A Hidden Cost of COVID-19
We know that the pandemic has wreaked havoc on our economy, our families and our social structure. Many of us even know what it’s done to our stress level. But a really frightening aspect of this pandemic is one that we can’t see too clearly right now, and that’s the rise of substance abuse disorder.
Leigh Moerdyke, LMSW, CPS-M from Arbor Circle, provides some insights about the impact that this stressful time can have on addictive behavior.
Have alcohol sales really climbed during COVID-19?
Yes, they have. The Michigan Liquor Control Commission reports that in Michigan, sales of alcoholic beverages surged 13.5 percent during the pandemic. According to a Nielsen report from June 2020, alcohol sales increased 55 percent the week of March 21, 2020 compared to the same time the year prior. That doesn’t include any restaurant or bar sales…it’s just the personal consumption number.
Should we be concerned about that increase?
For some people, a slight increase in drinking during this time may not be a problem. However, there are two things that we should all keep in mind. The first one is this: what are we modeling to the children in our lives? We all know kids pay far more attention to behavior than words. If our coping mechanism as adults is to reach for a drink, our kids will assume that this is the appropriate response. That’s not the lesson we want them to take away for the future. The second thing to keep in mind is why we’re choosing to drink. Is it because we can’t get through the day without it? If so, that’s also a concern. The alcohol has become a crutch, or a self-medication choice, that can create a lifetime of problems.
How do I know if my substance use choices are heading down an unhealthy path?
Each person is different. For someone who is predisposed to addiction, a slight increase or one night of experimentation with a harder substance might be all it takes. For others, however, there are some additional things to consider. For example, are you trying to hide your behavior? If so, that should be a warning sign to you. Healthy alcohol use does not have to be hidden. Another caution is to ask, “Can I live without this?” If, for example, you can’t sleep without a few drinks or a sleeping pill, then you may be developing a physical or psychological dependence. From another perspective, behavior can provide a clue. If you wake up the next morning and regret behavior that involved substance use, that’s a big red flag. And a final warning sign is volume. If you started with one drink, and now you’re up to 2-3 or more, or you need to start earlier in the day, those are all indications that it’s time to seek help before things get out of control.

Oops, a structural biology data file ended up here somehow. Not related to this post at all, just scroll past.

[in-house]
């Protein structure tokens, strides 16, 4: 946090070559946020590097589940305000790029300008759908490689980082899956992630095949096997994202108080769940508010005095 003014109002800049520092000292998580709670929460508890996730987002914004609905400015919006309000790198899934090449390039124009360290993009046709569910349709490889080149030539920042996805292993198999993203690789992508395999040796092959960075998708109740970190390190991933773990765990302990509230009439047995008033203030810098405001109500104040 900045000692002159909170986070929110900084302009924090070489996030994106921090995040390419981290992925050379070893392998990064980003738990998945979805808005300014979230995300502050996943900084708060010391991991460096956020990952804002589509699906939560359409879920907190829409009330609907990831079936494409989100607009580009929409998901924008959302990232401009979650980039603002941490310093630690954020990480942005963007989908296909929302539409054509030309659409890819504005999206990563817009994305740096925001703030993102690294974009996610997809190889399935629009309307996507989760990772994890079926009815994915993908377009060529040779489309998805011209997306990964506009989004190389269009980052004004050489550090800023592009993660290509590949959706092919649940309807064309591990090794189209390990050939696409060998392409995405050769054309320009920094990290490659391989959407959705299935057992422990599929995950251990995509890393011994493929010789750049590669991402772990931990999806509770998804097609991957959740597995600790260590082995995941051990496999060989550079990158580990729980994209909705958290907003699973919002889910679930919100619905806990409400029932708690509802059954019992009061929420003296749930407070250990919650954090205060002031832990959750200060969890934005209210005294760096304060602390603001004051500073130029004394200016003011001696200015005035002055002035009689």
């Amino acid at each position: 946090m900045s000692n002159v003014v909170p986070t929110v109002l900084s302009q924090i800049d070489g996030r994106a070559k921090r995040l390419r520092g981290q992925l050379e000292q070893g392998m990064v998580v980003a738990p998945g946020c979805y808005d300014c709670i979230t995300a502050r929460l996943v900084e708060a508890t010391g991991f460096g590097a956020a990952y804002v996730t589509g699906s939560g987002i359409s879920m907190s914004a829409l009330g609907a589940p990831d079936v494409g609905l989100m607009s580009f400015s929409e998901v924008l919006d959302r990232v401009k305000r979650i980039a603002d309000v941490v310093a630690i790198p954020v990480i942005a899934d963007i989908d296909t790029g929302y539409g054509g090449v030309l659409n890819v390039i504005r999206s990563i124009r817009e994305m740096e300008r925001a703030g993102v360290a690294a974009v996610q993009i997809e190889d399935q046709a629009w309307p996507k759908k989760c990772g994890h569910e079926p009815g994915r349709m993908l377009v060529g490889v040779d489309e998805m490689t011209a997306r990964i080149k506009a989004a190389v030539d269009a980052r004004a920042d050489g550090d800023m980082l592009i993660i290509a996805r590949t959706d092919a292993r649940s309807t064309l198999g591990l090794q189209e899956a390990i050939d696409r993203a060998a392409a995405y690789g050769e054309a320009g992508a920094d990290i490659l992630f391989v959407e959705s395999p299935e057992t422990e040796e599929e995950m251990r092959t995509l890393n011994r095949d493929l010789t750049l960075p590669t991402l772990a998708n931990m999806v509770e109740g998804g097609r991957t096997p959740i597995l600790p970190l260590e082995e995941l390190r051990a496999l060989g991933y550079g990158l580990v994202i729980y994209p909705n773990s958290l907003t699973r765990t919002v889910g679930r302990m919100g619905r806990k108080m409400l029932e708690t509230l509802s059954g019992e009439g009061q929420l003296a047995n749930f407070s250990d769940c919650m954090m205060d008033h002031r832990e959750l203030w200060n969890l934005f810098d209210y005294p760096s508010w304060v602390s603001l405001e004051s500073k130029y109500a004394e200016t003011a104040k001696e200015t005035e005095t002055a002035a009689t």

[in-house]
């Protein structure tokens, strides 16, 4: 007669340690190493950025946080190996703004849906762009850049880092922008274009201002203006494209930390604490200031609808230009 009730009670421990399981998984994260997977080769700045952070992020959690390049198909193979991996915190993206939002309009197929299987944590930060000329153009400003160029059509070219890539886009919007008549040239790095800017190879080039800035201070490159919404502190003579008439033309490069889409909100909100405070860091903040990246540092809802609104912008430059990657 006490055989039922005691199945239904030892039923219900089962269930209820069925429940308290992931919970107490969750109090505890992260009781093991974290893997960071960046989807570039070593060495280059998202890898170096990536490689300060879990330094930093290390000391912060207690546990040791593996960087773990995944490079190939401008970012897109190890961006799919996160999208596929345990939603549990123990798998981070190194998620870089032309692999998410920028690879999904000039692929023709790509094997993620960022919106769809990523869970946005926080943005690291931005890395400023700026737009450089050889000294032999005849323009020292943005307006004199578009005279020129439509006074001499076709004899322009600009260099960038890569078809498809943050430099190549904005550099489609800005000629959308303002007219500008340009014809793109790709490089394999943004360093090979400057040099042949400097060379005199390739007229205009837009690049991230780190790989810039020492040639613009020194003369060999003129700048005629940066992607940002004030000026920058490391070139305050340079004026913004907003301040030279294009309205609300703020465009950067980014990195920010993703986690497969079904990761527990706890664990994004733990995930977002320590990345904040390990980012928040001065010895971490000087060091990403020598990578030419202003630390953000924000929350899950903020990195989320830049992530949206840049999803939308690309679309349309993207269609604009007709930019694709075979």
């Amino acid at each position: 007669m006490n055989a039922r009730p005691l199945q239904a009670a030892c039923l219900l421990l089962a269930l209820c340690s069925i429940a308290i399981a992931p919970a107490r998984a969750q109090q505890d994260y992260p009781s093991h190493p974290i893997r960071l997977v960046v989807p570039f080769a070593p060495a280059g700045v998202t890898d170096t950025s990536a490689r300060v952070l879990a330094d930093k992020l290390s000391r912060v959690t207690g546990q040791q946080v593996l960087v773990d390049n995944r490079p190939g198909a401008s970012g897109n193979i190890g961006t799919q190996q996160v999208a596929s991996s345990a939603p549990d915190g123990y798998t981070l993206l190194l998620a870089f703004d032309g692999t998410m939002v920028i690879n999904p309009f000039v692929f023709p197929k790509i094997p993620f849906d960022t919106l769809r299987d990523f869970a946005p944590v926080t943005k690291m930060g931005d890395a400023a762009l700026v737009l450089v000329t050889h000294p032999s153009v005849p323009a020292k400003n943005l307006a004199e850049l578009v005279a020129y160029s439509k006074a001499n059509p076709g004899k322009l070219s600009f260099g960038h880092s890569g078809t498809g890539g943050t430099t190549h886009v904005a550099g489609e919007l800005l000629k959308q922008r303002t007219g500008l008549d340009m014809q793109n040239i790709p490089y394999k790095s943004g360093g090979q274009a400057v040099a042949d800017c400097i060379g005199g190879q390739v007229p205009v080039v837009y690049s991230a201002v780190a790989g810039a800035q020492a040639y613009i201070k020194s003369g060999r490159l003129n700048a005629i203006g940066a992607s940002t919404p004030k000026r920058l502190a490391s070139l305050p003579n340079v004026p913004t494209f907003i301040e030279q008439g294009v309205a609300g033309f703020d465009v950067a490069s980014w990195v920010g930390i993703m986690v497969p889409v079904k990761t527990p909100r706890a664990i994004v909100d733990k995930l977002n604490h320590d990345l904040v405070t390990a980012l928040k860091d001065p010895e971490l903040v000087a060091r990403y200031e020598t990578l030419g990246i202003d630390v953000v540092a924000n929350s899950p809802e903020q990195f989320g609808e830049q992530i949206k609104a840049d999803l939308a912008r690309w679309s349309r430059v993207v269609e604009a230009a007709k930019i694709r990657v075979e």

What should I do if I think I might need some help?
Substance abuse and mental health often go hand in hand. When we use drugs or alcohol to find a way out of the emotional discomfort, we’re not solving anything. The easiest and best way to prevent far greater problems later is to deal with the emotional issues now. And you know what? If you’re feeling stressed and upset, you’re not alone. NOCHS Vice President of Medical Affairs and COO, Dr. Haney Assaad, estimates that in a normal year, 20 percent of the patients in his former practice would exhibit stress symptoms. And this is not a normal year by any stretch of the imagination. He has said those numbers are probably three times higher now during the COVID pandemic. It’s not unrealistic to extrapolate that number out to the general population and estimate that 60 percent of adults are experiencing chronic stress.
If you think it might be time to seek some help, contact your primary care provider, Community Mental Health, Mosaic Counseling, Arbor Circle, or one of many other local resources.
You can also call 211 to be connected to local organizations for mental health and substance abuse.Back to News